Viewed – 15 June 2010 Blu-ray
I will generally recommend French cinema to anyone who will listen, from erotic masterpieces like Betty Blue to shocking horrors like Frontier(s), the professionalism and the expertise in crafting well made cinema can not be argued, and so with this acclaimed prison drama – I just had to see it.
Newcomer Tahar Rahim plays petty crook Malik, who after being sentenced to six years imprisonment, finds the only way to survive is to befriend the local mafia boss, who mentors him, but only after making him kill someone to prove his worth. Malik is a steely eyed but vulnerable character that at first takes to the brutal orders of his new friend with some reluctance and genuine fear, until eventually he’s finding a way of making things work for his own ends, and over the years starts to form connections and build his own career in the criminal underworld. It’s a subtle and quiet performance from Rahim, but one that is very believable, suitably supported by a menacing, heavy weight turn from the Brando-like Niels Arestrup.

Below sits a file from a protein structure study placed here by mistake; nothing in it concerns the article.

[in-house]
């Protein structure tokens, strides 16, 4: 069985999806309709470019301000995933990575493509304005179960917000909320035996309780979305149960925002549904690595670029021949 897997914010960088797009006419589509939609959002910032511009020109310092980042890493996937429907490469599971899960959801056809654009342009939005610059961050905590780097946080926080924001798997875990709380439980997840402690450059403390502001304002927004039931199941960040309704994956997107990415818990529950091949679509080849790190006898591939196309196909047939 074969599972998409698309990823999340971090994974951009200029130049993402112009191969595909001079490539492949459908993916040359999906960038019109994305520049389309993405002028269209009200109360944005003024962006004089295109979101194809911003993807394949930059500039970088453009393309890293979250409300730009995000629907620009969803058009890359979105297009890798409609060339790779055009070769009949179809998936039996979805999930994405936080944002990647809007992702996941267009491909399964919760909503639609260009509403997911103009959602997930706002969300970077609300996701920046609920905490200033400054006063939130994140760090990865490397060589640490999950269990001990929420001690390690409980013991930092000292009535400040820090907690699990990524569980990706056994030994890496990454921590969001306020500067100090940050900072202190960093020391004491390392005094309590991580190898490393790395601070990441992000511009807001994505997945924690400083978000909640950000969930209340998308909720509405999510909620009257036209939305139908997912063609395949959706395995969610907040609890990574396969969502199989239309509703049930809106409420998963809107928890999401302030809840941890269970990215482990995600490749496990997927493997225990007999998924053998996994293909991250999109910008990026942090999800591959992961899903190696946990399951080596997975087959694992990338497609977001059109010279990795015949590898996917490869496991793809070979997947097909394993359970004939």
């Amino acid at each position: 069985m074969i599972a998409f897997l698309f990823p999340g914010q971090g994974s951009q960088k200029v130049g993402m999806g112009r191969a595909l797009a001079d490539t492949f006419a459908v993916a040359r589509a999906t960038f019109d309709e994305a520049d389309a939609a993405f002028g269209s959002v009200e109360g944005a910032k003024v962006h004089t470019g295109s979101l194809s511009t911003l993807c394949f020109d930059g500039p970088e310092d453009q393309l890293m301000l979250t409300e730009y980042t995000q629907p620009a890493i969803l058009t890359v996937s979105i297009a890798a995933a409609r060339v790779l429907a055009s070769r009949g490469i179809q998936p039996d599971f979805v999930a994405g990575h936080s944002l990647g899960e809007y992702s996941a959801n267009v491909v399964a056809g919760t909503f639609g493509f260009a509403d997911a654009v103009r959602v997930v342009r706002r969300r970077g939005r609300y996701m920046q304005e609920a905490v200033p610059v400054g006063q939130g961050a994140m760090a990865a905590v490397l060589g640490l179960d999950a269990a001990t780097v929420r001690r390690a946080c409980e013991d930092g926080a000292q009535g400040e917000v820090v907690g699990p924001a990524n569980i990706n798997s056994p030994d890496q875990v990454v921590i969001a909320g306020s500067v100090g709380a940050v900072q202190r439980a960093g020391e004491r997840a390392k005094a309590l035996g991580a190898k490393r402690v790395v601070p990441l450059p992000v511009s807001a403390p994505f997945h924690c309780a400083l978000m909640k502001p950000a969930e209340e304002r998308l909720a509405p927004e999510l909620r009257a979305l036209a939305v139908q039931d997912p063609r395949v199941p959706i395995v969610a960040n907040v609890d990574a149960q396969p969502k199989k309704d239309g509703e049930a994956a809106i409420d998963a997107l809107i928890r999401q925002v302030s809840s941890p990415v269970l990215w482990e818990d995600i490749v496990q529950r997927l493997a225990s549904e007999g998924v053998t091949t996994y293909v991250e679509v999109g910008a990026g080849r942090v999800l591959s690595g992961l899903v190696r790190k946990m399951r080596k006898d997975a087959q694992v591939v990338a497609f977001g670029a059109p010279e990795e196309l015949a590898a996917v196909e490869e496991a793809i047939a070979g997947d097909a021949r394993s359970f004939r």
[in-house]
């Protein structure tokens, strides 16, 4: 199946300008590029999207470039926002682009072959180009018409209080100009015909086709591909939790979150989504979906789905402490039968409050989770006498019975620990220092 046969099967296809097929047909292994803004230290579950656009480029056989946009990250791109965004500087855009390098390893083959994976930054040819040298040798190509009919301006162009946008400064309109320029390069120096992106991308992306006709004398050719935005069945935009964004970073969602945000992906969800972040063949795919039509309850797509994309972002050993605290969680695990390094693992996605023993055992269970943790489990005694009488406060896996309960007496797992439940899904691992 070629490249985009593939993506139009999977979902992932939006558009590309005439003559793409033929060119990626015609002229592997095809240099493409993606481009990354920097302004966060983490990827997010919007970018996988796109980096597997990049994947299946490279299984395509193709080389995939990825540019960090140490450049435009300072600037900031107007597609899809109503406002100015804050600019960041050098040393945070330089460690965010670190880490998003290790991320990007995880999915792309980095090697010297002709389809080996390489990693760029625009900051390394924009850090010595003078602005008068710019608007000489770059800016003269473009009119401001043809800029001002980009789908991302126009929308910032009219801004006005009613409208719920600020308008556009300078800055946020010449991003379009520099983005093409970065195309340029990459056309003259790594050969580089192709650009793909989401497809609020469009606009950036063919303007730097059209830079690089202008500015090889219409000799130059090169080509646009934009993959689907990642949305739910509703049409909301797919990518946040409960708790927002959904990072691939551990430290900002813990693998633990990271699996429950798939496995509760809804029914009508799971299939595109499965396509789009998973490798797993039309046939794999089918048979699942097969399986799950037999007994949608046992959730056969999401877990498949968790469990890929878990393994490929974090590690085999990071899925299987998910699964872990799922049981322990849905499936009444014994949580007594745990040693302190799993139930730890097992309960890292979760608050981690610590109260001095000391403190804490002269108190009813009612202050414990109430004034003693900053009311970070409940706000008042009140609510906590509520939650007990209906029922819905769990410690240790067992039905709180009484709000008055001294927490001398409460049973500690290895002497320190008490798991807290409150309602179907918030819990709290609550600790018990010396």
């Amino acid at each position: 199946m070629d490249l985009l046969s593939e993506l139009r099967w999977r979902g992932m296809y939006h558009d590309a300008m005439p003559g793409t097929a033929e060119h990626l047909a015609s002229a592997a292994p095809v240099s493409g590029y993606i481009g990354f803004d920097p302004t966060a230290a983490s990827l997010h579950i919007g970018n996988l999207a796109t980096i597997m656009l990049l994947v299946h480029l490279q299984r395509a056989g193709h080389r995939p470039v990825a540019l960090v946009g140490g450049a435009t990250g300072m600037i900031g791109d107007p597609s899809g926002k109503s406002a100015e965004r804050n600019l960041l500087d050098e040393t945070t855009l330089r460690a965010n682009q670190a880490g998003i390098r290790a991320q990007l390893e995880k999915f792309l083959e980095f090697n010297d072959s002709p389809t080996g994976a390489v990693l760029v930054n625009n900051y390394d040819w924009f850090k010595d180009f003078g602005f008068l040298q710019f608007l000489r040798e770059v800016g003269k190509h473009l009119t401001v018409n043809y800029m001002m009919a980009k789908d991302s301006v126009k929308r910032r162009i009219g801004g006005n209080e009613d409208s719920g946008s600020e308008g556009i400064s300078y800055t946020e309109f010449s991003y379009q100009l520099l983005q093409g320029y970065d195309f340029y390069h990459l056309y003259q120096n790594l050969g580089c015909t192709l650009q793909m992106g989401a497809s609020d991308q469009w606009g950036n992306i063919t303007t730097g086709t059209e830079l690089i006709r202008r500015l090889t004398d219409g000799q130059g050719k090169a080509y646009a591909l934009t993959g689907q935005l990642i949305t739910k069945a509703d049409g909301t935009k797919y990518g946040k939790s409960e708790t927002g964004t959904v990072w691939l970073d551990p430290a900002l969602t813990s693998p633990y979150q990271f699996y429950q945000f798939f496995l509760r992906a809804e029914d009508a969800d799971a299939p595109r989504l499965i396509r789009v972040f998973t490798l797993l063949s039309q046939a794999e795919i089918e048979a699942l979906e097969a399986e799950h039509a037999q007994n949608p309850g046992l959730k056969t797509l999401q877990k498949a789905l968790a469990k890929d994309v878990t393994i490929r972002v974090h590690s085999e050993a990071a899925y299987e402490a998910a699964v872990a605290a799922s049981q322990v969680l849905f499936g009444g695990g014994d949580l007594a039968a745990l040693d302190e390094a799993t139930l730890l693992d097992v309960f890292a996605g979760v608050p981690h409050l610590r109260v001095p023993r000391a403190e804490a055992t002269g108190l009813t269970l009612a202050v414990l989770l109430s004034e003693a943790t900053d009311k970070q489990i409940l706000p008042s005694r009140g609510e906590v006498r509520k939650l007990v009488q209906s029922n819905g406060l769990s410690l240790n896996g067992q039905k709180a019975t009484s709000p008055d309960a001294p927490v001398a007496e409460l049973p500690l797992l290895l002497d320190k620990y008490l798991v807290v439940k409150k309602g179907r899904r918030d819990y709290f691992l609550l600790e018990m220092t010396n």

This absorbing if somewhat drawn out movie doesn’t hide away from the more disturbing moments and even if for this material it’s a little light on action or violence – when it comes it will shock and astonish you. This study of modern-day prison life, French, Arabian criminals and a different take on the gangster sub-genre compared to say, Goodfellas passes the 2 and a half hour running time with ease. Some of the dealings and situations get a little confusing, not helped by having to read subtitles (never normally an issue for me), and overall lacks the pace of say that other French crime epic, Mesrine. But at its heart it’s a more human story, hammered home by moments of surrealism that will stick in your head long after the credits have rolled.
So to conclude, yet another well made movie from France, expertly directed by the award-winning Jacques Audiard and is an easy recommendation.
Verdict: 4 /5